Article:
‘Libya has disintegrated; every city has its own rules’

Libyans are facing a real catastrophic humanitarian situation, Mustafa Elzaidi, ex Libyan minister of health and currently the committee coordinator at the Libyan People’s National Movement, told RT.

RT: How lawful therefore is the court's decision, taking into account Libya's uncontrolled legal system?

Mustafa Elzaidi: Yesterday’s trial in Libya is a catastrophe, it’s a joke. The court in Tripoli doesn’t differ very much from the Islamic State courts in Derna or in Sirte because Tripoli is controlled by an Islamic fundamental terrorist group, which is called the al-Jama'a al-Islamiyyah al-Muqatilah, the Libyan branch of Al-Qaeda, so you can see the trial has no justification.

For example, Saif al-Islam Gaddafi was sentenced in absentia, although he is in prison in Zintan. This gives you an impression of what the situation in Libya is. Libya is a disintegrated country; every city has its own rules. Tripoli is controlled by this Islamic fundamentalist group. They could not bring a prisoner who is in Zintan to the court in Tripoli and they make this sort of sentence… it is a political trial and I call upon the international community to look at the Libyan situation. The Libyans are facing a real catastrophic humanitarian situation and this trial [on Tuesday] is part of it.

READ MORE: ‘Libya is McDonalds for US’: How Gaddafi’s ‘pro-democracy’ son stood up against the West

RT: Do you think Saif's sentence is based solely on the war crime charges, or might there be other reasons to seek his execution?

ME: It’s not only people linked to the former regime or not, it is against all Libyan people. You know the assassination of Libyan people is going every day, the Daesh court in Sirte has assassinated 21 Egyptian people, in Derna everyday people are assassinated… So what’s happening is a crackdown on the Libyan people. The representatives of the Libyan government in the UN, Mr. Ibrahim Dabbashi, announced last month that one third of the Libyan population is in exile. [On Tuesday] the legitimate Libyan parliament announced that this court doesn’t represent any legal authority in Libya because Tripoli is under the control of militias, which is out of control of the official legitimate Libyan government.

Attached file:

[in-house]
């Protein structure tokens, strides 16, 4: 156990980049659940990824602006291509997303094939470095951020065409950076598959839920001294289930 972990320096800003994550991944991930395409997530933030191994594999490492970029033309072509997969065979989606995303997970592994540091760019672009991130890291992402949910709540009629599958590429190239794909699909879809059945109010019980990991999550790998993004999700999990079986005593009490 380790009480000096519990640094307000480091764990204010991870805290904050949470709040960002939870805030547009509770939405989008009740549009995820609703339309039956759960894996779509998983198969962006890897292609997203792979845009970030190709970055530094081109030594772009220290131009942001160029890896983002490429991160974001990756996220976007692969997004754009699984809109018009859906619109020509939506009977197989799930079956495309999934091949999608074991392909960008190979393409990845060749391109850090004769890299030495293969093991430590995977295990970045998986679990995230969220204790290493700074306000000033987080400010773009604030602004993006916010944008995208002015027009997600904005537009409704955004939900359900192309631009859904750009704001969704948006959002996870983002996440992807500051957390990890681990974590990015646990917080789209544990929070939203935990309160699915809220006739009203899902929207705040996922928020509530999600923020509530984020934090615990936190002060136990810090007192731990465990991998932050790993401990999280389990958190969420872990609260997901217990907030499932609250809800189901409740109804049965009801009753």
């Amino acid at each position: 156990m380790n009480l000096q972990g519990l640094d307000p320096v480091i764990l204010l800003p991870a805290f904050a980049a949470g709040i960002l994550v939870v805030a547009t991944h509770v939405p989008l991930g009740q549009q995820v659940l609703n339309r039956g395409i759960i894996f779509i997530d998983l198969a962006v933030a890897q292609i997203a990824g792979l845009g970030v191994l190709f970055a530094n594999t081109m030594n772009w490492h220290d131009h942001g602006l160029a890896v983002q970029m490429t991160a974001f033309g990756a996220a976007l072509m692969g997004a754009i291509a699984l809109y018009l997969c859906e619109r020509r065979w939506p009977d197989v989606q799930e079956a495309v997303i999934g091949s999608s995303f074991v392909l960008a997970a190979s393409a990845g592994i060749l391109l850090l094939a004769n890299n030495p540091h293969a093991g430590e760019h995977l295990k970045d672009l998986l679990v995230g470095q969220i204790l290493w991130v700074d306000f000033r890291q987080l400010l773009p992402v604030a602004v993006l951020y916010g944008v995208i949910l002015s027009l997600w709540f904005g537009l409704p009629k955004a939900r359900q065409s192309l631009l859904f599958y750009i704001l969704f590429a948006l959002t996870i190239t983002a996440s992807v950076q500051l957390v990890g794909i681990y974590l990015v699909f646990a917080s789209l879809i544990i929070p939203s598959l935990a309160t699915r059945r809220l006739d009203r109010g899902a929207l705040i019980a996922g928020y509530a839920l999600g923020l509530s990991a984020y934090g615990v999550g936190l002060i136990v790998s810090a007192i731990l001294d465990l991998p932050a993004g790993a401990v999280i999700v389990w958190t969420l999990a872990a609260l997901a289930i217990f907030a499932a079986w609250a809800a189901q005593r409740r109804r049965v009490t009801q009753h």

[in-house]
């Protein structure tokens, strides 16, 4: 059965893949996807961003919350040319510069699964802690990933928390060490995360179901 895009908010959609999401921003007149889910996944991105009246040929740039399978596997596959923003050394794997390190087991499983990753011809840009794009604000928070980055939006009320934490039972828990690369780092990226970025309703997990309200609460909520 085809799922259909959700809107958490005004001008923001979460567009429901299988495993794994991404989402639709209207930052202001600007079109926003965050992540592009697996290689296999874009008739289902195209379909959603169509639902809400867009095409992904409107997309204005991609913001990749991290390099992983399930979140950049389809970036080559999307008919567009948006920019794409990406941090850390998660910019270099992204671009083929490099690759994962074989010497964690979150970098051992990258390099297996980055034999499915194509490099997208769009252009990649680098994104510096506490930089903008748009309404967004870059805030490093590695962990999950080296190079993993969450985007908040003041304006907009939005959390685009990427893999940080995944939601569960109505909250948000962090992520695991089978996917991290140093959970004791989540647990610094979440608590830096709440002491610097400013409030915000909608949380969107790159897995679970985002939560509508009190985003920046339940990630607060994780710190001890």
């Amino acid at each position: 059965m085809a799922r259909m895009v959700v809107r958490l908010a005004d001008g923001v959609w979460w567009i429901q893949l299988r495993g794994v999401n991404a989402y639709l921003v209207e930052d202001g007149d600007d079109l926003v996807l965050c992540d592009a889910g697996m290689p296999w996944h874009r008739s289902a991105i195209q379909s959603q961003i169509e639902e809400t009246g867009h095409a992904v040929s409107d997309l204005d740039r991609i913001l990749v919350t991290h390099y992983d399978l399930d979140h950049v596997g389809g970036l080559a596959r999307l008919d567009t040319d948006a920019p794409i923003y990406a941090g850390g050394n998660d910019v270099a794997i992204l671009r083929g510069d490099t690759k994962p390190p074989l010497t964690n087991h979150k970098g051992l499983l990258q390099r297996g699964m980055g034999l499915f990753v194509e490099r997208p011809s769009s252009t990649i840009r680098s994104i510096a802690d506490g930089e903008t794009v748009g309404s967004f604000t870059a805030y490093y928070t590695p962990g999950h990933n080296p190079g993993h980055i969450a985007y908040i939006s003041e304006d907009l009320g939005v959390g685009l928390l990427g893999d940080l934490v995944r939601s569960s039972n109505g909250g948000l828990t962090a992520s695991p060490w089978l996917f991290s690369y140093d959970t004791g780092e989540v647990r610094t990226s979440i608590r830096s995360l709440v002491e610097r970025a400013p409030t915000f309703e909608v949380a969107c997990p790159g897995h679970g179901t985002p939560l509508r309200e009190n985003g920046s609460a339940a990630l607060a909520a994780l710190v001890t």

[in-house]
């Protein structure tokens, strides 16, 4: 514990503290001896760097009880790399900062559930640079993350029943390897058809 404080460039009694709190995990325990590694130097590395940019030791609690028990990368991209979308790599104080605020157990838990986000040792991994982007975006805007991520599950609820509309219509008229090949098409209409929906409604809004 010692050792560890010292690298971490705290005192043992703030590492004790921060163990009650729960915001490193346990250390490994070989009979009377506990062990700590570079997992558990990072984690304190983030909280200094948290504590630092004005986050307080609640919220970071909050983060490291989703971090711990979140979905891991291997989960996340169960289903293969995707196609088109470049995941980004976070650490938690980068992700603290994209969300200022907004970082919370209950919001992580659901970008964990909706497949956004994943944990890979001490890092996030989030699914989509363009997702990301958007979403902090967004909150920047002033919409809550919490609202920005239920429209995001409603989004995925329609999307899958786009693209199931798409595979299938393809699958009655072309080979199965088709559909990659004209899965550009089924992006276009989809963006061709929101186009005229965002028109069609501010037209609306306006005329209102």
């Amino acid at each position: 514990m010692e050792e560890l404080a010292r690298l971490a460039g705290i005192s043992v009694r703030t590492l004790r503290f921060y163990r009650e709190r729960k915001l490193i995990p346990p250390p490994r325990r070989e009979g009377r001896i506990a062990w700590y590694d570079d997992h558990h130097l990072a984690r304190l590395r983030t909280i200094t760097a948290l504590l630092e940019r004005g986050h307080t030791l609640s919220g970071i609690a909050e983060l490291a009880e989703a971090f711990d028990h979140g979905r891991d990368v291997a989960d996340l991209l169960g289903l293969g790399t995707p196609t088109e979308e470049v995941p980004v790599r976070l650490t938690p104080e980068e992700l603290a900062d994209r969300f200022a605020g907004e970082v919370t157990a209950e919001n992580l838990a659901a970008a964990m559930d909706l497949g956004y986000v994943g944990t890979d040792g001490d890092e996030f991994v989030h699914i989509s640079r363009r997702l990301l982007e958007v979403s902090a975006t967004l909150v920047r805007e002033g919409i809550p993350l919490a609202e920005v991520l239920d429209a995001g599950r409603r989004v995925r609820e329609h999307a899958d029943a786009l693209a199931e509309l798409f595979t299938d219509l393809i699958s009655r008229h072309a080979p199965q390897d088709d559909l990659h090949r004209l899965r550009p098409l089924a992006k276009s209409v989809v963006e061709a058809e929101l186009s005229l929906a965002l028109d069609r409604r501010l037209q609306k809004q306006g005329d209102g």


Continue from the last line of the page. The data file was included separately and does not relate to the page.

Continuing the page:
RT: Do you think the international community, especially the countries which took part in the bombing campaign against Libya, should do more to help restore the country?

ME: The situation in Libya is really difficult; nobody can live [there]. Tripoli, for the last two years they doesn’t have electricity, fuel; there is no medical service, it’s completely cracked up. There is no education, no salaries, people could not live in Libya, that’s why they go out and it’s difficult without the elimination of this criminal, radical terrorist group from controlling important cities… In the Libyan national movement we call upon a real political solution for the Libyan case by the participation of the Libyans and I think the international community has the moral, political responsibility for what is happening in Libya.

The statements, views and opinions expressed in this column are solely those of the author and do not necessarily represent those of RT.